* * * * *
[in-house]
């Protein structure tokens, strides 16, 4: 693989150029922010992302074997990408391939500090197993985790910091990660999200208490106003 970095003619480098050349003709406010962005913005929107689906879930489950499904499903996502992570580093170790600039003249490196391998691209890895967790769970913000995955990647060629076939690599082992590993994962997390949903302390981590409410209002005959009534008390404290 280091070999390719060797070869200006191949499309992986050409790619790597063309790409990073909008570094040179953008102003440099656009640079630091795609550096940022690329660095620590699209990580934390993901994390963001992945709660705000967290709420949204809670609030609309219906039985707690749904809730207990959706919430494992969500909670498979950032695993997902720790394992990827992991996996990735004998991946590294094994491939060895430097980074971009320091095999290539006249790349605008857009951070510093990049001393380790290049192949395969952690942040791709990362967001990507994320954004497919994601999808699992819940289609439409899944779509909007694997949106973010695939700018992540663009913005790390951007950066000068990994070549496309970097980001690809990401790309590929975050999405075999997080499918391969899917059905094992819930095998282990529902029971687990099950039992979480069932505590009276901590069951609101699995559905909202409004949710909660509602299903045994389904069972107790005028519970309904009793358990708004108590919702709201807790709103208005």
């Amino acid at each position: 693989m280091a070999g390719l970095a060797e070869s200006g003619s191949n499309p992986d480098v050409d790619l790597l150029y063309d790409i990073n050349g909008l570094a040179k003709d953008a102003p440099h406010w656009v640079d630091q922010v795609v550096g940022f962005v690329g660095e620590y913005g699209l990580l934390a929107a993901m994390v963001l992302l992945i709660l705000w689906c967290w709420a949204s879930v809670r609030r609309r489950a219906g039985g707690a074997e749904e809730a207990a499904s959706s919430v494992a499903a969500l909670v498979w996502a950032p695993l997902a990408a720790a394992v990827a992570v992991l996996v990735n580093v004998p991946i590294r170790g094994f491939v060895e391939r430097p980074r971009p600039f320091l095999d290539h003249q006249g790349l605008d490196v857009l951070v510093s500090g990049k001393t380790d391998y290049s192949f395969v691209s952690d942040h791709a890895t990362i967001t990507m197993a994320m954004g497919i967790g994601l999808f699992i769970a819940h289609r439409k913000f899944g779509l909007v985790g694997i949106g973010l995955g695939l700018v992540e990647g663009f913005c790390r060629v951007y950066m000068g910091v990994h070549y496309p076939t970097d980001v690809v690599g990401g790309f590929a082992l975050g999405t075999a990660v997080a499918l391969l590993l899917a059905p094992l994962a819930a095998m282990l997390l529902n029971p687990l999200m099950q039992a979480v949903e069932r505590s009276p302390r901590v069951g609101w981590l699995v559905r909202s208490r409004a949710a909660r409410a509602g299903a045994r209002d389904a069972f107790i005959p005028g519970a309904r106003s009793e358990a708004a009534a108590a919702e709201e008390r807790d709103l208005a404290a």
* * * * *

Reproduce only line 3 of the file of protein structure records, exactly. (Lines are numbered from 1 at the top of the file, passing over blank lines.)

């Amino acid at each position: 693989m280091a070999g390719l970095a060797e070869s200006g003619s191949n499309p992986d480098v050409d790619l790597l150029y063309d790409i990073n050349g909008l570094a040179k003709d953008a102003p440099h406010w656009v640079d630091q922010v795609v550096g940022f962005v690329g660095e620590y913005g699209l990580l934390a929107a993901m994390v963001l992302l992945i709660l705000w689906c967290w709420a949204s879930v809670r609030r609309r489950a219906g039985g707690a074997e749904e809730a207990a499904s959706s919430v494992a499903a969500l909670v498979w996502a950032p695993l997902a990408a720790a394992v990827a992570v992991l996996v990735n580093v004998p991946i590294r170790g094994f491939v060895e391939r430097p980074r971009p600039f320091l095999d290539h003249q006249g790349l605008d490196v857009l951070v510093s500090g990049k001393t380790d391998y290049s192949f395969v691209s952690d942040h791709a890895t990362i967001t990507m197993a994320m954004g497919i967790g994601l999808f699992i769970a819940h289609r439409k913000f899944g779509l909007v985790g694997i949106g973010l995955g695939l700018v992540e990647g663009f913005c790390r060629v951007y950066m000068g910091v990994h070549y496309p076939t970097d980001v690809v690599g990401g790309f590929a082992l975050g999405t075999a990660v997080a499918l391969l590993l899917a059905p094992l994962a819930a095998m282990l997390l529902n029971p687990l999200m099950q039992a979480v949903e069932r505590s009276p302390r901590v069951g609101w981590l699995v559905r909202s208490r409004a949710a909660r409410a509602g299903a045994r209002d389904a069972f107790i005959p005028g519970a309904r106003s009793e358990a708004a009534a108590a919702e709201e008390r807790d709103l208005a404290a």